9. Now thread the crossing spokes, which are the ones currently not attached to the rim. We’re doing a three-cross wheel, so each of these spokes needs to cross over three others. Take one and aim it in the opposite direction to the others. The first crossing is over the inbound spoke in the flange hole immediately to its left. The second is over the next inbound spoke round, and the third is under the next inbound spoke again. Then put the threaded end of the spoke through the next empty hole past the last spoke you crossed. There’ll be a spoke from the other side of the hub between the last crossed spoke and the one you’re threading. Don’t worry, it’ll make sense when you do it for real… Go around and thread all the spokes in the same way.
10. Repeat the last two steps for the other side of the wheel. It’s easy to identify the relevant rim holes now, as there aren’t many left. With everything in place your wheel should look a bit like this, with the valve hole between two roughly-parallel spokes and all the spokes on one side of the hub going into rim holes offset to the same side. If it looks all asymmetrical or some of the spokes wouldn’t reach you’ve done something wrong…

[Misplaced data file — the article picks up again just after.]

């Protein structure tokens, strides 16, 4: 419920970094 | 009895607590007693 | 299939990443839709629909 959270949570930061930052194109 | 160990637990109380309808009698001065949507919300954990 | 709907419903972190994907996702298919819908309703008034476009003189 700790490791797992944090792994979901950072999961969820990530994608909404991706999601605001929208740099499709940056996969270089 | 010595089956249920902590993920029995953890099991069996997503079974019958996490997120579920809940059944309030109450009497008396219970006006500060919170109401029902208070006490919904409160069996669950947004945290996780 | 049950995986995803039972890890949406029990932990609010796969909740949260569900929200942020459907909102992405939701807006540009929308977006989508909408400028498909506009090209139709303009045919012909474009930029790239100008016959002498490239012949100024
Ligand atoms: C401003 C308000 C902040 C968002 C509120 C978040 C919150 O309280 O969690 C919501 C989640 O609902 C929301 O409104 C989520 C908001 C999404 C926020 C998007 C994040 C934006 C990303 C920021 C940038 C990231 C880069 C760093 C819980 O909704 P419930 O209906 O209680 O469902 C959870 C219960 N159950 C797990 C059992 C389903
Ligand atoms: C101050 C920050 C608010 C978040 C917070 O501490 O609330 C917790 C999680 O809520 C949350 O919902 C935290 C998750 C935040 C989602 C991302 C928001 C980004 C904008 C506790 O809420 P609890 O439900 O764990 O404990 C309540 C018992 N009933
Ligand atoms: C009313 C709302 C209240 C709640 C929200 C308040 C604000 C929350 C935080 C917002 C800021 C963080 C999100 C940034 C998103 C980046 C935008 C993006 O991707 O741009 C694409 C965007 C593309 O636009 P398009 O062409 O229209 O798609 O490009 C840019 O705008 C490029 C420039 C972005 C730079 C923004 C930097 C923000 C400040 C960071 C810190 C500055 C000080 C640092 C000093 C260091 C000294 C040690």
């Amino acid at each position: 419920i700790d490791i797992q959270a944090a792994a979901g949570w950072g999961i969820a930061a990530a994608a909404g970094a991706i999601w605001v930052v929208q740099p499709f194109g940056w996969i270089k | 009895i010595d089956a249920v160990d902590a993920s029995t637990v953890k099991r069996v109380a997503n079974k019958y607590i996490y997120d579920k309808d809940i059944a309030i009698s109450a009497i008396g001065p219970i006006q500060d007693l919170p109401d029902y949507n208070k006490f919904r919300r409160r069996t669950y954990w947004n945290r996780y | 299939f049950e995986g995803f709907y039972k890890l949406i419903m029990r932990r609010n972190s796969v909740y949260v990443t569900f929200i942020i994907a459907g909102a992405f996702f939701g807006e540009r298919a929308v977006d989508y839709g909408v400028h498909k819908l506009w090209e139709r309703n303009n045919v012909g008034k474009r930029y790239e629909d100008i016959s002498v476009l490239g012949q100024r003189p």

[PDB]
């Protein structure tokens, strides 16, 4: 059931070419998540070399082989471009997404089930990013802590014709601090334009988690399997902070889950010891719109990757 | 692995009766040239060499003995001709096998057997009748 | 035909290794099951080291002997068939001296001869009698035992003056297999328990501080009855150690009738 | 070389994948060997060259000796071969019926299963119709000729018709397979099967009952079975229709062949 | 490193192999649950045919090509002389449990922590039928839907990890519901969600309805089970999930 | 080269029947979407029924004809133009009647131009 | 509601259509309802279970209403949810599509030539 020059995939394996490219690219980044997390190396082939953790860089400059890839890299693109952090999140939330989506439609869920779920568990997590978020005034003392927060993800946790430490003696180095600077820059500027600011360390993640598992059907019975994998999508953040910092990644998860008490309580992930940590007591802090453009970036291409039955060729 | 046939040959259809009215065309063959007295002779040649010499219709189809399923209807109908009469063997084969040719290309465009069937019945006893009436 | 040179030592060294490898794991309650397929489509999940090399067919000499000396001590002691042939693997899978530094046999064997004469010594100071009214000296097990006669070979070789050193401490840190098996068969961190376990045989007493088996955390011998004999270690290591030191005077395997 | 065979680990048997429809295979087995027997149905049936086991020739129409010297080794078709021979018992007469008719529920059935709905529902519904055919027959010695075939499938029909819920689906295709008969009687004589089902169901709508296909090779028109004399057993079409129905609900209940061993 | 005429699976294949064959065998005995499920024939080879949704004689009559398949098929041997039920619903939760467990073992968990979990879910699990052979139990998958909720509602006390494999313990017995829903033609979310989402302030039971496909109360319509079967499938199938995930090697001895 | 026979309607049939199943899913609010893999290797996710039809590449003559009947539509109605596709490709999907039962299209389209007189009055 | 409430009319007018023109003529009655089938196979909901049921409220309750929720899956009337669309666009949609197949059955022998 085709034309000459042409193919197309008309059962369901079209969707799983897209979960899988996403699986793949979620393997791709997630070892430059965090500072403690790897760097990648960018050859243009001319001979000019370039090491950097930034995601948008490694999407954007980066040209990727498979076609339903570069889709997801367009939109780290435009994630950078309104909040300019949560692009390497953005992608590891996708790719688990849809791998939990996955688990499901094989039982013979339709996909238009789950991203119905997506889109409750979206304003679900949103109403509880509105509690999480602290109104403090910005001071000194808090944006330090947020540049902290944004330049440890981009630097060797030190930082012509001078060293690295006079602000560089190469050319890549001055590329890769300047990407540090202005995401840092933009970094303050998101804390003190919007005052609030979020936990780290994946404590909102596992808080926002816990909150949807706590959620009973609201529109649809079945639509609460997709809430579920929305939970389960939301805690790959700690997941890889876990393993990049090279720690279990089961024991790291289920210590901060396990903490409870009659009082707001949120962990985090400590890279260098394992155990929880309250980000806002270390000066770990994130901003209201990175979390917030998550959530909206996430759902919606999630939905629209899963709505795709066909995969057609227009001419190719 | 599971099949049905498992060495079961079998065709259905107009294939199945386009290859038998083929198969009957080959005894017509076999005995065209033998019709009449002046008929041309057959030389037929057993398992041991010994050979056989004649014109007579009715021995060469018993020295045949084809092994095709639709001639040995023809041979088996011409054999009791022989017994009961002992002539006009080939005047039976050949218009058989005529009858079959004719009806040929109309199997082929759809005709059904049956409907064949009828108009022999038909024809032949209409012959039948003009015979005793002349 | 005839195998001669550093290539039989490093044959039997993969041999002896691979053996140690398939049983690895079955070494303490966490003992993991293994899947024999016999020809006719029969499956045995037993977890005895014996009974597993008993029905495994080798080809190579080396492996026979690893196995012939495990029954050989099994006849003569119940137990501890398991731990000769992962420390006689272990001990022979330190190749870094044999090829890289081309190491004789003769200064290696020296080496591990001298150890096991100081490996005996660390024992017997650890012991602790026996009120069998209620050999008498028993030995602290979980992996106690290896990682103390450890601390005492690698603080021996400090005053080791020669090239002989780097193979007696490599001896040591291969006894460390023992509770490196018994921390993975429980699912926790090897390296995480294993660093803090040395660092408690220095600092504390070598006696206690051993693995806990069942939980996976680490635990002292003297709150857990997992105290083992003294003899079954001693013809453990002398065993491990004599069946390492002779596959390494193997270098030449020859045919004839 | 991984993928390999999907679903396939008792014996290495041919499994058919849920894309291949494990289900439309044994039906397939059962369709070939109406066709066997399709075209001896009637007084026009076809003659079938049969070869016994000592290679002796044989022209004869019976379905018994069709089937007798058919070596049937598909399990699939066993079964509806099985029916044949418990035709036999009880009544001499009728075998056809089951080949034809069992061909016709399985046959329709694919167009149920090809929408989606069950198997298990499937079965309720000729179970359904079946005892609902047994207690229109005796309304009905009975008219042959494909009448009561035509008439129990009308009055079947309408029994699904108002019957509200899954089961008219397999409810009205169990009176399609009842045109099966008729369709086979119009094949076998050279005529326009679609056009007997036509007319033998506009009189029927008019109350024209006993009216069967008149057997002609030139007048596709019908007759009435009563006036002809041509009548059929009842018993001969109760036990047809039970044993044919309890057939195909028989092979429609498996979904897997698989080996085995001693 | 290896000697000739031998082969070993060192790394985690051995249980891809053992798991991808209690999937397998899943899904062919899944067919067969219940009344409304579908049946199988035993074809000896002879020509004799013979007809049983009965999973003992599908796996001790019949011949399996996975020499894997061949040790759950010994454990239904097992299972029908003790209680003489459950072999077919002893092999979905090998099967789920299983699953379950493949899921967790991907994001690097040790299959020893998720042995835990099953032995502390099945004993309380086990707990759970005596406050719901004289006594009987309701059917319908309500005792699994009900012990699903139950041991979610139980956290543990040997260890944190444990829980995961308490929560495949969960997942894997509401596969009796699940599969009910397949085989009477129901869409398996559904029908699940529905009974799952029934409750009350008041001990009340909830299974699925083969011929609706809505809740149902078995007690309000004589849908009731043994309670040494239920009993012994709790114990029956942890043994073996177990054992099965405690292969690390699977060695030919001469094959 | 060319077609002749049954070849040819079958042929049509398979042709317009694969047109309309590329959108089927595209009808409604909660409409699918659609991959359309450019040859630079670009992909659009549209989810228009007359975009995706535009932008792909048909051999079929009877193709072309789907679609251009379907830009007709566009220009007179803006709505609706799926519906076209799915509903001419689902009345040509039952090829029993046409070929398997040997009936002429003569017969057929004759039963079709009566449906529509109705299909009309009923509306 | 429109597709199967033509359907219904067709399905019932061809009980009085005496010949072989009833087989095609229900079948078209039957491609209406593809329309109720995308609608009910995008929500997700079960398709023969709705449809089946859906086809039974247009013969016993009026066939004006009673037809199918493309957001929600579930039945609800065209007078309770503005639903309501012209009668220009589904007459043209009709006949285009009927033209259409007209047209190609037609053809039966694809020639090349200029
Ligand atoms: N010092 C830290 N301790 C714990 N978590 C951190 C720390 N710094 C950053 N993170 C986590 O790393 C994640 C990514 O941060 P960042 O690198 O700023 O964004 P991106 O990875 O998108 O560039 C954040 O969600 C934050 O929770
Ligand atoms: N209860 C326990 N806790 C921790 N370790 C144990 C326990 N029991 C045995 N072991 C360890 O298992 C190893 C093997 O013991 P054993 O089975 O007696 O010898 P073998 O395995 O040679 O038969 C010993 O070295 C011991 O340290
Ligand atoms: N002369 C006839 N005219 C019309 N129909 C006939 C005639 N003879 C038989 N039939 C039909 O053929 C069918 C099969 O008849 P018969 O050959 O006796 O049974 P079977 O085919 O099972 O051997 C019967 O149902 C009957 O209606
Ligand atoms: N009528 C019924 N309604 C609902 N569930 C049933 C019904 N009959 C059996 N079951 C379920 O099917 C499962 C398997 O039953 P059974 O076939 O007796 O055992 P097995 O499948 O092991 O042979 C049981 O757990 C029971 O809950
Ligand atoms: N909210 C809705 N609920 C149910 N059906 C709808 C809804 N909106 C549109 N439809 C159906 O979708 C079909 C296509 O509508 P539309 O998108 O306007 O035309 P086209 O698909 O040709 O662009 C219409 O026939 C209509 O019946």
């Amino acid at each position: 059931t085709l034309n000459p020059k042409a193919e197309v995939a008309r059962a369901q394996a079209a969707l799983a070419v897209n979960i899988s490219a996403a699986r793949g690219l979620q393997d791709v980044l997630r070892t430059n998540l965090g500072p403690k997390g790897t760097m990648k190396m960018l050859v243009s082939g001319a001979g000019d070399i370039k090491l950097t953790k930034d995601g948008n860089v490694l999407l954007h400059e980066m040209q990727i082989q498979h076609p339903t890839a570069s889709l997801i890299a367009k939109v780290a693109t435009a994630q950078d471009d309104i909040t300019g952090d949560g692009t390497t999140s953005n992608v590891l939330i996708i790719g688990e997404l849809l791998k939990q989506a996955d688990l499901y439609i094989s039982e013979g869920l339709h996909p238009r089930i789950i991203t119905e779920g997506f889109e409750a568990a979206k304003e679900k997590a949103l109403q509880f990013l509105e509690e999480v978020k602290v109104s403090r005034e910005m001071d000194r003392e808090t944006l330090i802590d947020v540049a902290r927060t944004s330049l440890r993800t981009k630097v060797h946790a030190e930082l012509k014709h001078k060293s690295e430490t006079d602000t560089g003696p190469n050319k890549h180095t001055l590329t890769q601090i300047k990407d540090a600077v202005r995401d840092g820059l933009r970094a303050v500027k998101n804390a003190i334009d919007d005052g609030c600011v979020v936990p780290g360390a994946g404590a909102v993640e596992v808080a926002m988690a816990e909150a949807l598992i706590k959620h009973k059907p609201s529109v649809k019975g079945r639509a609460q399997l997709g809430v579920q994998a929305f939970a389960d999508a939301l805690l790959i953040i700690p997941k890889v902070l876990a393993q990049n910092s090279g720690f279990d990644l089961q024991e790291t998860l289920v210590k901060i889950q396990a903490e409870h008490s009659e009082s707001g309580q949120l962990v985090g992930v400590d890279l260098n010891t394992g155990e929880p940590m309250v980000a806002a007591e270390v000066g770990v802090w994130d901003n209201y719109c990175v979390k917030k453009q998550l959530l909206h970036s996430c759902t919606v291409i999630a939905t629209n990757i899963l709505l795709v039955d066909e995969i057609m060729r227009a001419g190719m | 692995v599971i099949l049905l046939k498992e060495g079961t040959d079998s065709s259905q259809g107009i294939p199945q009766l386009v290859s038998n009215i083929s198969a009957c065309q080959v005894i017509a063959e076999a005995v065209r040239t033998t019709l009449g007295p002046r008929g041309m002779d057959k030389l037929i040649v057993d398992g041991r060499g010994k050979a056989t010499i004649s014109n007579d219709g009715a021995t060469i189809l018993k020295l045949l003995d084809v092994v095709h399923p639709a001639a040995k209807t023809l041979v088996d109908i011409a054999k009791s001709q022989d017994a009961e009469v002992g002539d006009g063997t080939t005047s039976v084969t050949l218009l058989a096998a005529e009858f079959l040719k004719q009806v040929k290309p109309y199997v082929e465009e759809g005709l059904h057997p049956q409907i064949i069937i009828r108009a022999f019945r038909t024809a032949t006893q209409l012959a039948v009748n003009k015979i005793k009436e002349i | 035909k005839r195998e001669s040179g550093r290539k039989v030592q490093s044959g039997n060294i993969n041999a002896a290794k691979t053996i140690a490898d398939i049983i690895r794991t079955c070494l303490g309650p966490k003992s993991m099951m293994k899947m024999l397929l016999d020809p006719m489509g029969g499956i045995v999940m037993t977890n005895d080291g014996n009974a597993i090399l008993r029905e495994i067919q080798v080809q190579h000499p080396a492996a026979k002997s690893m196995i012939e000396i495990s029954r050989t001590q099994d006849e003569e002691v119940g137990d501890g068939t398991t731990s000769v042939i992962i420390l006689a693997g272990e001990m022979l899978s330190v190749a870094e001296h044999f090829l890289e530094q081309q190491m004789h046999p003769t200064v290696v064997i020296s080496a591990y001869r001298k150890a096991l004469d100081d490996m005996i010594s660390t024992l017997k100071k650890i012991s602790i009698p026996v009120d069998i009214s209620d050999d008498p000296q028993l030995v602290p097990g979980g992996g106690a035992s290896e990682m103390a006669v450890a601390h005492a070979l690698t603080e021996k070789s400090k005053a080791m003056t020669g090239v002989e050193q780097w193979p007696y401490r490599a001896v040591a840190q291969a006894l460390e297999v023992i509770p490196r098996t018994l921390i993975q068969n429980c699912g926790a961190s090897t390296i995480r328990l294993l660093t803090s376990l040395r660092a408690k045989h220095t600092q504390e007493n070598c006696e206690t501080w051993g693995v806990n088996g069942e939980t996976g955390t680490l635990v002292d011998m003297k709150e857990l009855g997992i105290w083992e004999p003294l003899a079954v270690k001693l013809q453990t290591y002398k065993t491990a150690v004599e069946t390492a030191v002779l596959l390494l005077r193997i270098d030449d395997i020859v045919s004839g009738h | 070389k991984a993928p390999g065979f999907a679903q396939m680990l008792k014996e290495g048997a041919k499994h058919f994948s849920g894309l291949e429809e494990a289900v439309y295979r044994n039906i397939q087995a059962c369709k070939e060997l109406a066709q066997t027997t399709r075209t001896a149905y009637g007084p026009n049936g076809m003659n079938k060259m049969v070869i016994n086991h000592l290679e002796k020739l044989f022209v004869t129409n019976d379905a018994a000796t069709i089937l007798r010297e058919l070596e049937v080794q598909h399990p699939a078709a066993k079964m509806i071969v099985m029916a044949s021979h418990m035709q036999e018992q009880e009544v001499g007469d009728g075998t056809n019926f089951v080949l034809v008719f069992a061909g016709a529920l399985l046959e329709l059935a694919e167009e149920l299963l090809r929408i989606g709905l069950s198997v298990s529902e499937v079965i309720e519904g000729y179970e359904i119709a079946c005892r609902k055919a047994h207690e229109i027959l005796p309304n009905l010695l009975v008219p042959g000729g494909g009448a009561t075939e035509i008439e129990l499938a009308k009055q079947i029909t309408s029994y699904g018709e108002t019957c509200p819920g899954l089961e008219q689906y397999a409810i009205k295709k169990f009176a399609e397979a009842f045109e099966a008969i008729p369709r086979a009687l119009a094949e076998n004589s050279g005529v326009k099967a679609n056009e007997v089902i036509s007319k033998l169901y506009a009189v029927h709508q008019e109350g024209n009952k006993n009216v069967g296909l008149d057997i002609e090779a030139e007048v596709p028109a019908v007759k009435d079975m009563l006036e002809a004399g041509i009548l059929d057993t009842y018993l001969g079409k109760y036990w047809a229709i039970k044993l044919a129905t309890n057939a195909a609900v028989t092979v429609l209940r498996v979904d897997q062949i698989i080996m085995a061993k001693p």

11. If all is well, grab a screwdriver and use the handle to push the outermost spoke crossings in towards the hub. This’ll make sure that the spoke nipples are all seated and that everything’s even on both sides of the wheel.
12. In theory, the rim was round and straight before you laced it up, so as long as you keep all the spokes evenly tensioned it should stay round and straight. It won’t, but if you pay attention to tensioning it’ll be very close. Start by tightening all of the nipples so there’s the same amount of thread showing on each.
13. Finally, start at the valve hole and work around the wheel tightening the spokes a turn at a time. Don’t look at the spokes end on – there’s a chance they’ll break as you tighten them and shoot out of the rim. Put a rim strip on if you’ve got one handy. You’ll need it when you’re finished anyway. Keep tightening the spokes until they’re as tight as your comparison wheel.
At this point you should have a correctly-laced, evenly-tensioned wheel that’s generally fairly round and straight. All that remains is to tweak out those final few wobbles as we covered in our wheel truing article…